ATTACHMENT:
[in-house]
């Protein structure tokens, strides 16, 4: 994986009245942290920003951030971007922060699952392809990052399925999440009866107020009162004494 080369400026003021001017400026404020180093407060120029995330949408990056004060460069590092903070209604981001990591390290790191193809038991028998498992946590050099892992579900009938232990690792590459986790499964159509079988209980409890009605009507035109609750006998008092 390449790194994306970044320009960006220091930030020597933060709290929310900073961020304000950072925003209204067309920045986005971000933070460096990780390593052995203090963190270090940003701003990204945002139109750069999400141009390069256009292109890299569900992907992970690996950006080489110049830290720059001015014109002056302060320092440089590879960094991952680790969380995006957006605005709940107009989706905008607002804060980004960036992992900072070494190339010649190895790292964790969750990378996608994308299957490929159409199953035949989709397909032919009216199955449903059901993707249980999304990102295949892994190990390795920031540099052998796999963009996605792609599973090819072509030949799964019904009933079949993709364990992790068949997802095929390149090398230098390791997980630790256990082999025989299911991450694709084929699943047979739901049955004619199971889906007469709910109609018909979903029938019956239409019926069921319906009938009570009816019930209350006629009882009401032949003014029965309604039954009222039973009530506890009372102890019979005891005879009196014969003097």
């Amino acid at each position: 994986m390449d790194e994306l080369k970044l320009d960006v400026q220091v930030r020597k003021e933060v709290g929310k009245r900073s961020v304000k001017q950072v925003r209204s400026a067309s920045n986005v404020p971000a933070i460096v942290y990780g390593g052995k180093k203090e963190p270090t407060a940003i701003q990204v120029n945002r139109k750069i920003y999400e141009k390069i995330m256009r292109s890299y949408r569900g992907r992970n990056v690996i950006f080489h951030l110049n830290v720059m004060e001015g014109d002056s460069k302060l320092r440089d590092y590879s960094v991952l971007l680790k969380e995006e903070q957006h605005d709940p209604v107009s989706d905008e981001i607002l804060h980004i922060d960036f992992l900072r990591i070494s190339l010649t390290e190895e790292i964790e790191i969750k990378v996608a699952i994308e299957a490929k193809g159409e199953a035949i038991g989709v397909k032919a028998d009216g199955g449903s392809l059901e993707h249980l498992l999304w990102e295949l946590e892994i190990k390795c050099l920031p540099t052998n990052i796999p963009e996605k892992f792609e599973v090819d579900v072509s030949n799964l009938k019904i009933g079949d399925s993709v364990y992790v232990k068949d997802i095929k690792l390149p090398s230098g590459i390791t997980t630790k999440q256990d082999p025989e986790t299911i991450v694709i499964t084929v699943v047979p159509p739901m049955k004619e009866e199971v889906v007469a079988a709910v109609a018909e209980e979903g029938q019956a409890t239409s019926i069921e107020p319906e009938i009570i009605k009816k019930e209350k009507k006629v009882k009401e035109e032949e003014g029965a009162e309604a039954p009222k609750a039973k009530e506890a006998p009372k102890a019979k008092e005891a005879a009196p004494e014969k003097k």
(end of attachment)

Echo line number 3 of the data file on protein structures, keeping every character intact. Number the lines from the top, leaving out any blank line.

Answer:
């Amino acid at each position: 994986m390449d790194e994306l080369k970044l320009d960006v400026q220091v930030r020597k003021e933060v709290g929310k009245r900073s961020v304000k001017q950072v925003r209204s400026a067309s920045n986005v404020p971000a933070i460096v942290y990780g390593g052995k180093k203090e963190p270090t407060a940003i701003q990204v120029n945002r139109k750069i920003y999400e141009k390069i995330m256009r292109s890299y949408r569900g992907r992970n990056v690996i950006f080489h951030l110049n830290v720059m004060e001015g014109d002056s460069k302060l320092r440089d590092y590879s960094v991952l971007l680790k969380e995006e903070q957006h605005d709940p209604v107009s989706d905008e981001i607002l804060h980004i922060d960036f992992l900072r990591i070494s190339l010649t390290e190895e790292i964790e790191i969750k990378v996608a699952i994308e299957a490929k193809g159409e199953a035949i038991g989709v397909k032919a028998d009216g199955g449903s392809l059901e993707h249980l498992l999304w990102e295949l946590e892994i190990k390795c050099l920031p540099t052998n990052i796999p963009e996605k892992f792609e599973v090819d579900v072509s030949n799964l009938k019904i009933g079949d399925s993709v364990y992790v232990k068949d997802i095929k690792l390149p090398s230098g590459i390791t997980t630790k999440q256990d082999p025989e986790t299911i991450v694709i499964t084929v699943v047979p159509p739901m049955k004619e009866e199971v889906v007469a079988a709910v109609a018909e209980e979903g029938q019956a409890t239409s019926i069921e107020p319906e009938i009570i009605k009816k019930e209350k009507k006629v009882k009401e035109e032949e003014g029965a009162e309604a039954p009222k609750a039973k009530e506890a006998p009372k102890a019979k008092e005891a005879a009196p004494e014969k003097k």